Sure enough, the son, age 18, seemed blind although my exam was otherwise normal. He seemed only mildly upset. A stroke affecting a tiny area of the optic nerve can cause blindness with no other symptoms, but this would be extremely odd. It could be psychosomatic, but it’s risky to jump to this conclusion, and the family insisted that nothing stressful was happening.

I sent them to an emergency room. The doctor found nothing abnormal and summoned an ophthalmologist who concluded that the blindness was psychosomatic. You’re probably wondering if he was right, but this is a real story. They checked out, and I never learned what happened. 

Friday, November 11, 2016

Temptation


“Could you check out my ankle? I don’t want to go to an emergency room.”

These are tempting calls. I could make the housecall, solemnly examine the painful, swollen ankle, express sympathy, wrap it in an Ace bandage (universally agreed to be not much use), and tell the guest to see a doctor if he’s not dramatically better in a day or two. Happy to avoid rushing to an emergency room, the guest would consider his money was well spent.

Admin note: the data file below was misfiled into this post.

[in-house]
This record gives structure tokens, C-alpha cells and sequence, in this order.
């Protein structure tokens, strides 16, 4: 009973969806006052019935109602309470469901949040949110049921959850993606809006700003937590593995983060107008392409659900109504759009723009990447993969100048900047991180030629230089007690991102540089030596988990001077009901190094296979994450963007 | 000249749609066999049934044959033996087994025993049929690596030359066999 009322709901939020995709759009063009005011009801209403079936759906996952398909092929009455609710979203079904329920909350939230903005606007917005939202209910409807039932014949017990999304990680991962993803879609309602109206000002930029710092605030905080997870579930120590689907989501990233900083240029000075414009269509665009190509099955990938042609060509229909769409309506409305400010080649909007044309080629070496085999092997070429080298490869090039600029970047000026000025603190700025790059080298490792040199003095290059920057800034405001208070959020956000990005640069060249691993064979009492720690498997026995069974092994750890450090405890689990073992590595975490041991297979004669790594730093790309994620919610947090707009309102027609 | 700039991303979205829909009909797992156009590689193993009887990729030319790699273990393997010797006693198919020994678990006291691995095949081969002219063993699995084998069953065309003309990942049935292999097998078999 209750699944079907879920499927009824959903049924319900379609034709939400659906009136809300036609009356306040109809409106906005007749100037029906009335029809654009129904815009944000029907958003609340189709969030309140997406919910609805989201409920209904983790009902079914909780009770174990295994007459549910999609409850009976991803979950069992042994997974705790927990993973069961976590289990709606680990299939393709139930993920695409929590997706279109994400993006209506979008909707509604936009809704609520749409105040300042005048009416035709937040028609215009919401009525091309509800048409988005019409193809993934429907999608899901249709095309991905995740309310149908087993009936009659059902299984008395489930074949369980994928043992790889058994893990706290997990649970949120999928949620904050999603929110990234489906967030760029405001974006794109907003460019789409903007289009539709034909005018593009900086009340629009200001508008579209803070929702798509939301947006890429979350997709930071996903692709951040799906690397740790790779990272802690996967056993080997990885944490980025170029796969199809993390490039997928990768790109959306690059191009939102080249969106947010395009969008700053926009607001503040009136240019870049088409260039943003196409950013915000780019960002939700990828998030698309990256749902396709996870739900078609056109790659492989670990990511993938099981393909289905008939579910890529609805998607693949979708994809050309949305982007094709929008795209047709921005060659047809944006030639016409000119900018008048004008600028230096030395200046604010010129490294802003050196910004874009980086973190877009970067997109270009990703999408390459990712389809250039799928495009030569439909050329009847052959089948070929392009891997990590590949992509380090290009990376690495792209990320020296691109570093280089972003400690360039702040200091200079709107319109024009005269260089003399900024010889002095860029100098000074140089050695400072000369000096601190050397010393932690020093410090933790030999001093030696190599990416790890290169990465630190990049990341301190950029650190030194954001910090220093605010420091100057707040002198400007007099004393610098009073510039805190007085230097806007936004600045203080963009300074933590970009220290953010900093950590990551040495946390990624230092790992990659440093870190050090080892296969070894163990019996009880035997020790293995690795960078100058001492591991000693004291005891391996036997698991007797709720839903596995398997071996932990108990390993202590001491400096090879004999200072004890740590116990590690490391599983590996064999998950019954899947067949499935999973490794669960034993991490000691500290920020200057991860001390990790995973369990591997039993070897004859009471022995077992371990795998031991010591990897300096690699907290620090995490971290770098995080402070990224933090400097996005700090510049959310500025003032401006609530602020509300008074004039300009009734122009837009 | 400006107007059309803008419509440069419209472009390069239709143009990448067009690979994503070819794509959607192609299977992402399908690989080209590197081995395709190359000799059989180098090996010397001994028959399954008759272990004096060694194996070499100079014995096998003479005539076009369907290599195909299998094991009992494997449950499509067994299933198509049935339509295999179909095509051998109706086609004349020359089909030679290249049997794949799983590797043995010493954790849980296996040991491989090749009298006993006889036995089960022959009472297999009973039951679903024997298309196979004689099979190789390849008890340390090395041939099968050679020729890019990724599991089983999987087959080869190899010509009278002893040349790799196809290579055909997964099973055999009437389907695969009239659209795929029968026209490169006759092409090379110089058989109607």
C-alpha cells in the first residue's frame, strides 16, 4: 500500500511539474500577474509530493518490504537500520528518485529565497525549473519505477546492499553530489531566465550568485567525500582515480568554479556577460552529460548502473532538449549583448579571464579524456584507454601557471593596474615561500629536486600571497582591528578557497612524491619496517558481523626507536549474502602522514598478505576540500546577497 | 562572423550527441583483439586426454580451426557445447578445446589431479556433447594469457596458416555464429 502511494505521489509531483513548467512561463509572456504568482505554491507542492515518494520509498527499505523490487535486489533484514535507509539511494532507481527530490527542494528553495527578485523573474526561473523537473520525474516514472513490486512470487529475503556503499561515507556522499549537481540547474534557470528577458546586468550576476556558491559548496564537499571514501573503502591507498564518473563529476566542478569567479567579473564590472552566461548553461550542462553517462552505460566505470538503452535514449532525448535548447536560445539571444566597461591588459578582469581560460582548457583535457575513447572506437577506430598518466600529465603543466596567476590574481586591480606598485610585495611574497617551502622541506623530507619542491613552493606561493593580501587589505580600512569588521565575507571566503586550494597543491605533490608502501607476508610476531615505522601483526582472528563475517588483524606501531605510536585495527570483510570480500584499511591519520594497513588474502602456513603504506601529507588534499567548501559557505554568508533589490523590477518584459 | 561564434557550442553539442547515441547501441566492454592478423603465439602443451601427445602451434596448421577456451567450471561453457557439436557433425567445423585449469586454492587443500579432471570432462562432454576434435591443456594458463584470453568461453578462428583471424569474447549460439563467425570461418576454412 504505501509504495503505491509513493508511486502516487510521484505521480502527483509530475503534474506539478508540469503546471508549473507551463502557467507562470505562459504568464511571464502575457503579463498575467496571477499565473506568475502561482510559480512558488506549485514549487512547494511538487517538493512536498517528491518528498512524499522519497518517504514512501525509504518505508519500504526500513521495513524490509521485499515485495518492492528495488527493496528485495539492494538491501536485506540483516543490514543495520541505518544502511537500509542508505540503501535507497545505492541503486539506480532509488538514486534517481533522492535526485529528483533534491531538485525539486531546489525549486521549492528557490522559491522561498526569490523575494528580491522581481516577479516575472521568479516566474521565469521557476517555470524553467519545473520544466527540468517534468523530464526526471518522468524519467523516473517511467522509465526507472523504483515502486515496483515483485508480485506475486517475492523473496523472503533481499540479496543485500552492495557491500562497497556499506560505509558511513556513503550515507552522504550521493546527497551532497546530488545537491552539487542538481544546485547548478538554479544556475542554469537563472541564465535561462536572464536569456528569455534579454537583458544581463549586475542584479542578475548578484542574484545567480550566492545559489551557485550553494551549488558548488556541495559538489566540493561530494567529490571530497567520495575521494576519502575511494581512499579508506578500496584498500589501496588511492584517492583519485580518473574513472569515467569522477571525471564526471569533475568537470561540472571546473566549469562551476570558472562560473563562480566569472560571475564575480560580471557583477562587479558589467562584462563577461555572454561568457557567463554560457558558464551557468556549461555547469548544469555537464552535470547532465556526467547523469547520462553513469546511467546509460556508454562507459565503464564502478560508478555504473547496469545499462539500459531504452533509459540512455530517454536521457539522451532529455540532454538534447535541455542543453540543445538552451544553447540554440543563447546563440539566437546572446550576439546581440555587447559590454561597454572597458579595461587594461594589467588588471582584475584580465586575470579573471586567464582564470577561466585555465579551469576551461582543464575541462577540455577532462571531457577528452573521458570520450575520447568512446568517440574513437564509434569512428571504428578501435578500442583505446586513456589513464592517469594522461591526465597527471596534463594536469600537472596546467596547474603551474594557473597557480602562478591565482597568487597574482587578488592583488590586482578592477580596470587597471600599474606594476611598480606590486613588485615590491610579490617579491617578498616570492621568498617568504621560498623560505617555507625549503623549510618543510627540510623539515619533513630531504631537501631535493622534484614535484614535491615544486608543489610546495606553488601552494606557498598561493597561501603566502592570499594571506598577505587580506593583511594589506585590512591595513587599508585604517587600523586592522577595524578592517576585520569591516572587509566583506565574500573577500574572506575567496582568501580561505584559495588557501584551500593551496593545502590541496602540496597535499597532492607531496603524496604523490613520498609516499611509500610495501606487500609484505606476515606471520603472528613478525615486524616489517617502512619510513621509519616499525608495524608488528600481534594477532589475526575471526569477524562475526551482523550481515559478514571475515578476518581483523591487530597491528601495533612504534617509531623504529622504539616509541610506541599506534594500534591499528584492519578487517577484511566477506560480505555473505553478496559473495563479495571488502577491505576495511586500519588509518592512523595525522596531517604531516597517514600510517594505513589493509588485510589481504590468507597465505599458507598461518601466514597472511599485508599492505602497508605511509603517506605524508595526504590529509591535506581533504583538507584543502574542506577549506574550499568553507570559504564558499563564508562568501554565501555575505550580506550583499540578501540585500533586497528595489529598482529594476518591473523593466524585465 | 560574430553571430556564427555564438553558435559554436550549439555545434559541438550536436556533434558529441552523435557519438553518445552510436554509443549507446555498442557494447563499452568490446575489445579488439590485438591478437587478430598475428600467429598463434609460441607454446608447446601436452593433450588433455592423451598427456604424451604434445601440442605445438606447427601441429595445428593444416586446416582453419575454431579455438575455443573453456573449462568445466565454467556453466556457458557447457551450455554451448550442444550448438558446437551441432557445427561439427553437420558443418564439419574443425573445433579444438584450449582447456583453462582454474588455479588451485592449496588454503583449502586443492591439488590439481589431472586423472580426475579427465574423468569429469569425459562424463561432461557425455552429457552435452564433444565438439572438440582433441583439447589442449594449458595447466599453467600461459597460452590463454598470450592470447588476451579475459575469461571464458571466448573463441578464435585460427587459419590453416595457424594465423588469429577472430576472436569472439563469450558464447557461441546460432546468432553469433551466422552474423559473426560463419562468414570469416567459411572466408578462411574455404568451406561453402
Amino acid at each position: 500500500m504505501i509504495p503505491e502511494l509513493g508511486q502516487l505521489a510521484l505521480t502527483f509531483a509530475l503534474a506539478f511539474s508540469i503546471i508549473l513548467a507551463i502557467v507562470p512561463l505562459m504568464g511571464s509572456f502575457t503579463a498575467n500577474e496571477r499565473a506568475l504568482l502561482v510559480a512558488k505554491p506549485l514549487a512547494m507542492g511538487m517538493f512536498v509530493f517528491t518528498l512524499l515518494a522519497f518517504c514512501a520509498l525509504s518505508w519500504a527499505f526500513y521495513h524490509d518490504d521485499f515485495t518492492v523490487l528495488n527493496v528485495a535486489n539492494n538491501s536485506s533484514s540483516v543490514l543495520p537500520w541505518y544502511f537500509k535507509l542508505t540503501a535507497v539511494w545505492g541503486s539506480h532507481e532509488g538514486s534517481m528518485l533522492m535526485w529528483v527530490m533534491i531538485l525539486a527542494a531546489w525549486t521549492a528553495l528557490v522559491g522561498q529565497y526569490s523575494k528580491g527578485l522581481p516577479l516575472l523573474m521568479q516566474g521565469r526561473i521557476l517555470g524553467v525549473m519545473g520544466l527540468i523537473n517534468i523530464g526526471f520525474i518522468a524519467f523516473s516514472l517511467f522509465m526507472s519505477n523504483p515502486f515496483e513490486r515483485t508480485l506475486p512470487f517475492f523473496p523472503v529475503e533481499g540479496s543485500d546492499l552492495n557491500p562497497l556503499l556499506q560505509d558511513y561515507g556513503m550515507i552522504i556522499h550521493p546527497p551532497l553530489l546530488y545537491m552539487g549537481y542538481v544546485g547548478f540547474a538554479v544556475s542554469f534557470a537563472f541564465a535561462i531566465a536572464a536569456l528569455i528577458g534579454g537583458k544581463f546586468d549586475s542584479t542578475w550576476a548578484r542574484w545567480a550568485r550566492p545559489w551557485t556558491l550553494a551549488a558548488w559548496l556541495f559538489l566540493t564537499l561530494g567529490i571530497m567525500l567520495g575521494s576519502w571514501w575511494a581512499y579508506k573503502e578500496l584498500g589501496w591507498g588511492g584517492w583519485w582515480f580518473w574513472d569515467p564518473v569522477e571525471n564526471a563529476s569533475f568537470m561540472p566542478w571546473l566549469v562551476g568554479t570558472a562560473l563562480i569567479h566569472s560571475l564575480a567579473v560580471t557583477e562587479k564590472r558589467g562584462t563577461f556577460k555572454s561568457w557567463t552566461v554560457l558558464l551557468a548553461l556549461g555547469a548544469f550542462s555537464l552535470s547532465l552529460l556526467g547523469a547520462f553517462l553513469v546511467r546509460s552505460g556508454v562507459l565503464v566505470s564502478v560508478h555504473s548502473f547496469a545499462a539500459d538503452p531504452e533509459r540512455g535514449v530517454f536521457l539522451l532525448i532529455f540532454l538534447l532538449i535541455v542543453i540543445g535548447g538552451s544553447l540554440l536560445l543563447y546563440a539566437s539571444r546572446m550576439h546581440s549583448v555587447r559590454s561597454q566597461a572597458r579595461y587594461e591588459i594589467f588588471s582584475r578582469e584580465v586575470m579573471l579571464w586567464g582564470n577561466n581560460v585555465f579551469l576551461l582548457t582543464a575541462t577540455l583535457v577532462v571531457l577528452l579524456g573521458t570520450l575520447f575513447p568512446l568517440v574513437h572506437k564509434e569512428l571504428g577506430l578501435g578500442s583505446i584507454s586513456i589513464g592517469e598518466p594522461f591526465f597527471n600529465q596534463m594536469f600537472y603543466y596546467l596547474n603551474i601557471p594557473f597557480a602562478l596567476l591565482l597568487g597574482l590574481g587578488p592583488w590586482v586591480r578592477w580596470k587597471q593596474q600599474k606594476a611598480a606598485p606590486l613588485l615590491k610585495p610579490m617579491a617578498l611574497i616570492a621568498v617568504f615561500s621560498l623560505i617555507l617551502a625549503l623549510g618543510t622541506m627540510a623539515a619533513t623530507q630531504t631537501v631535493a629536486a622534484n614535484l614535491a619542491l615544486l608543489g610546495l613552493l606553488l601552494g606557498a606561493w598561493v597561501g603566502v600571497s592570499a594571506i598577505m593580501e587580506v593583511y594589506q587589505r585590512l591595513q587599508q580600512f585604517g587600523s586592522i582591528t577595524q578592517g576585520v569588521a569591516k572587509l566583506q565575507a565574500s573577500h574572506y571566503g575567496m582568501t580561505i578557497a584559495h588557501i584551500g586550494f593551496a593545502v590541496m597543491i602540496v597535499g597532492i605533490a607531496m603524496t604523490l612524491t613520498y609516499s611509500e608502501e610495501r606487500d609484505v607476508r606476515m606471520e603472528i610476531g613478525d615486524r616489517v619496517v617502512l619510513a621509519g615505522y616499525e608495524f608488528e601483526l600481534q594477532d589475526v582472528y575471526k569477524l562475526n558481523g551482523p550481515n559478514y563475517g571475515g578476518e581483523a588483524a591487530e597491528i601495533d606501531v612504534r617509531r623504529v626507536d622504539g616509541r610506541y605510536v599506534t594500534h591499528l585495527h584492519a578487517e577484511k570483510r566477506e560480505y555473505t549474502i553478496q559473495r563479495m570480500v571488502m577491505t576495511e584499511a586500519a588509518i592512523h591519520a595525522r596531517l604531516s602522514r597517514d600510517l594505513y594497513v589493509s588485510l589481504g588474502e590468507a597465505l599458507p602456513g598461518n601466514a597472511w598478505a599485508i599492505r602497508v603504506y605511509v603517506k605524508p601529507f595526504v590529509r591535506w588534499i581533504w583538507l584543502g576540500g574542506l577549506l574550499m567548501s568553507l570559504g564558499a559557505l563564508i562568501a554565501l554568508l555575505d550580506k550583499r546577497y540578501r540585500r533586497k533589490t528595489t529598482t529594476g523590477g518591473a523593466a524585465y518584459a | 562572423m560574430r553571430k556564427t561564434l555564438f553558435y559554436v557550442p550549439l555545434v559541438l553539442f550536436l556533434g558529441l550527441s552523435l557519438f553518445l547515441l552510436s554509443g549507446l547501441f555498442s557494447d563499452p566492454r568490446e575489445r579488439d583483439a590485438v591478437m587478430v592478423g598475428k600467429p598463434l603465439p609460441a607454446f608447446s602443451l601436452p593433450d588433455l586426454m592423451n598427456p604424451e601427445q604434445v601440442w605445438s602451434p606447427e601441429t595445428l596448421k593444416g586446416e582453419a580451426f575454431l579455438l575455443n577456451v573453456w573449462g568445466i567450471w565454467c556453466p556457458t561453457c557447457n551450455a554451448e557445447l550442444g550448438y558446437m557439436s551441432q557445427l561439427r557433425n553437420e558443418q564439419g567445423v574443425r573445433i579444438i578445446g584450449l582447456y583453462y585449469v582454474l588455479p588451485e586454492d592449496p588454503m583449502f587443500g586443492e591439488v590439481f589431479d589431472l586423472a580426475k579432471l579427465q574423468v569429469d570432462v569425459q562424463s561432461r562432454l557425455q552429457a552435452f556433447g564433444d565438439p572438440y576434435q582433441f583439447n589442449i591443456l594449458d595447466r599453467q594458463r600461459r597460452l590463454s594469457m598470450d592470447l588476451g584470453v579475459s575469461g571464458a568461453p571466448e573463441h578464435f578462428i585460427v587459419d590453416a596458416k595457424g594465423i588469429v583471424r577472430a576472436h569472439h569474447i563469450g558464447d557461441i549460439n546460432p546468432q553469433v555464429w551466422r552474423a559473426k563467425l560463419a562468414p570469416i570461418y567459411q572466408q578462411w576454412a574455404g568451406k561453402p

Of course, I could have told him this over the phone. If walking on an injured ankle is painful, it requires medical attention. But unless pain is unbearable or the skin is mangled, it’s not an emergency.  

Furthermore, the medical attention should be delivered by a doctor who knows ankles such as an orthopedist. Going to an emergency room is a bad idea. You’ll get an x-ray, a bill for around a thousand dollars, and advice to see a doctor if you’re not better in a day or two.

Monday, November 7, 2016

A Better Medicine


“My doctor gives me Bactrim to take whenever I get another infection, and I need more.”